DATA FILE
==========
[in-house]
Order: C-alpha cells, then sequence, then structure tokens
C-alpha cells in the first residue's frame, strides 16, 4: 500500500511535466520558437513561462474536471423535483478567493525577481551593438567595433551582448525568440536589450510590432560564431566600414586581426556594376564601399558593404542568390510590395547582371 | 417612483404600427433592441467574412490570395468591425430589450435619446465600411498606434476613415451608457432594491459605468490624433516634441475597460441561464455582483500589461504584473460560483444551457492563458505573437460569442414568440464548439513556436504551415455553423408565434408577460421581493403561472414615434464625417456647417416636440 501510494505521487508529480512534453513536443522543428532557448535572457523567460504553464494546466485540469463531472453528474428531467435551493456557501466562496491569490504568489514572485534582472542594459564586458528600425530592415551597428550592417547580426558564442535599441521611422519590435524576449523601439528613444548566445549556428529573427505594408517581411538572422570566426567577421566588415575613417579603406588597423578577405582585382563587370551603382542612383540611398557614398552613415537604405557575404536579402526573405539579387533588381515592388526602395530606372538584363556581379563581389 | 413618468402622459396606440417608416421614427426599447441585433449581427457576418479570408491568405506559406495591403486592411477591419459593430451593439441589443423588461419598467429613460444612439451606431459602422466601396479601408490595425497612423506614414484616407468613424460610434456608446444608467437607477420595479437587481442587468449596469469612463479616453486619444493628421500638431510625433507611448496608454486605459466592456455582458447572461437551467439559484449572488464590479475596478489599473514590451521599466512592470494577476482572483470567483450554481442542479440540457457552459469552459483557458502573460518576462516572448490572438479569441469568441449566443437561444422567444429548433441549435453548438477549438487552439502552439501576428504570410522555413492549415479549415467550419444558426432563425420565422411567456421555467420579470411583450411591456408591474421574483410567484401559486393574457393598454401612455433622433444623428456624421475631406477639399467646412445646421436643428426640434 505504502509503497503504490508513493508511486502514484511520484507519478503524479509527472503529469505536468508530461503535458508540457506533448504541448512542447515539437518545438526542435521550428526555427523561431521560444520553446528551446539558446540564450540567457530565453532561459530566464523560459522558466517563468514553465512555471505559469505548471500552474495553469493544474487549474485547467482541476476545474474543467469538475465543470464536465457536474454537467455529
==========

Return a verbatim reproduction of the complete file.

[in-house]
Order: C-alpha cells, then sequence, then structure tokens
C-alpha cells in the first residue's frame, strides 16, 4: 500500500511535466520558437513561462474536471423535483478567493525577481551593438567595433551582448525568440536589450510590432560564431566600414586581426556594376564601399558593404542568390510590395547582371 | 417612483404600427433592441467574412490570395468591425430589450435619446465600411498606434476613415451608457432594491459605468490624433516634441475597460441561464455582483500589461504584473460560483444551457492563458505573437460569442414568440464548439513556436504551415455553423408565434408577460421581493403561472414615434464625417456647417416636440 501510494505521487508529480512534453513536443522543428532557448535572457523567460504553464494546466485540469463531472453528474428531467435551493456557501466562496491569490504568489514572485534582472542594459564586458528600425530592415551597428550592417547580426558564442535599441521611422519590435524576449523601439528613444548566445549556428529573427505594408517581411538572422570566426567577421566588415575613417579603406588597423578577405582585382563587370551603382542612383540611398557614398552613415537604405557575404536579402526573405539579387533588381515592388526602395530606372538584363556581379563581389 | 413618468402622459396606440417608416421614427426599447441585433449581427457576418479570408491568405506559406495591403486592411477591419459593430451593439441589443423588461419598467429613460444612439451606431459602422466601396479601408490595425497612423506614414484616407468613424460610434456608446444608467437607477420595479437587481442587468449596469469612463479616453486619444493628421500638431510625433507611448496608454486605459466592456455582458447572461437551467439559484449572488464590479475596478489599473514590451521599466512592470494577476482572483470567483450554481442542479440540457457552459469552459483557458502573460518576462516572448490572438479569441469568441449566443437561444422567444429548433441549435453548438477549438487552439502552439501576428504570410522555413492549415479549415467550419444558426432563425420565422411567456421555467420579470411583450411591456408591474421574483410567484401559486393574457393598454401612455433622433444623428456624421475631406477639399467646412445646421436643428426640434 505504502509503497503504490508513493508511486502514484511520484507519478503524479509527472503529469505536468508530461503535458508540457506533448504541448512542447515539437518545438526542435521550428526555427523561431521560444520553446528551446539558446540564450540567457530565453532561459530566464523560459522558466517563468514553465512555471505559469505548471500552474495553469493544474487549474485547467482541476476545474474543467469538475465543470464536465457536474454537467455529